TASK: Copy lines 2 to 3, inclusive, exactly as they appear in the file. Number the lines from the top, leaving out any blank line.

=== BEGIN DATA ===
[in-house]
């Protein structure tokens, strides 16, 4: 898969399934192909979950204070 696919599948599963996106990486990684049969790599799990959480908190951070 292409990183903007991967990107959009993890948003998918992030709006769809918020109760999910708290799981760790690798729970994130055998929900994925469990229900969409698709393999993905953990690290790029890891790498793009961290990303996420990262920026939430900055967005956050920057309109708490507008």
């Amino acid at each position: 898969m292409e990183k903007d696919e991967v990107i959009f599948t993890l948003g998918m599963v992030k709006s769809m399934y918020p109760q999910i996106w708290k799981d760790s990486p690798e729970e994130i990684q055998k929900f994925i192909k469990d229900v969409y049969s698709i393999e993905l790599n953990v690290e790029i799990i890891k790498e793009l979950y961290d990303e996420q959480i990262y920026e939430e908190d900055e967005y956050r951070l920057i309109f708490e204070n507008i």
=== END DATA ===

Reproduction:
């Protein structure tokens, strides 16, 4: 898969399934192909979950204070 696919599948599963996106990486990684049969790599799990959480908190951070 292409990183903007991967990107959009993890948003998918992030709006769809918020109760999910708290799981760790690798729970994130055998929900994925469990229900969409698709393999993905953990690290790029890891790498793009961290990303996420990262920026939430900055967005956050920057309109708490507008």
């Amino acid at each position: 898969m292409e990183k903007d696919e991967v990107i959009f599948t993890l948003g998918m599963v992030k709006s769809m399934y918020p109760q999910i996106w708290k799981d760790s990486p690798e729970e994130i990684q055998k929900f994925i192909k469990d229900v969409y049969s698709i393999e993905l790599n953990v690290e790029i799990i890891k790498e793009l979950y961290d990303e996420q959480i990262y920026e939430e908190d900055e967005y956050r951070l920057i309109f708490e204070n507008i």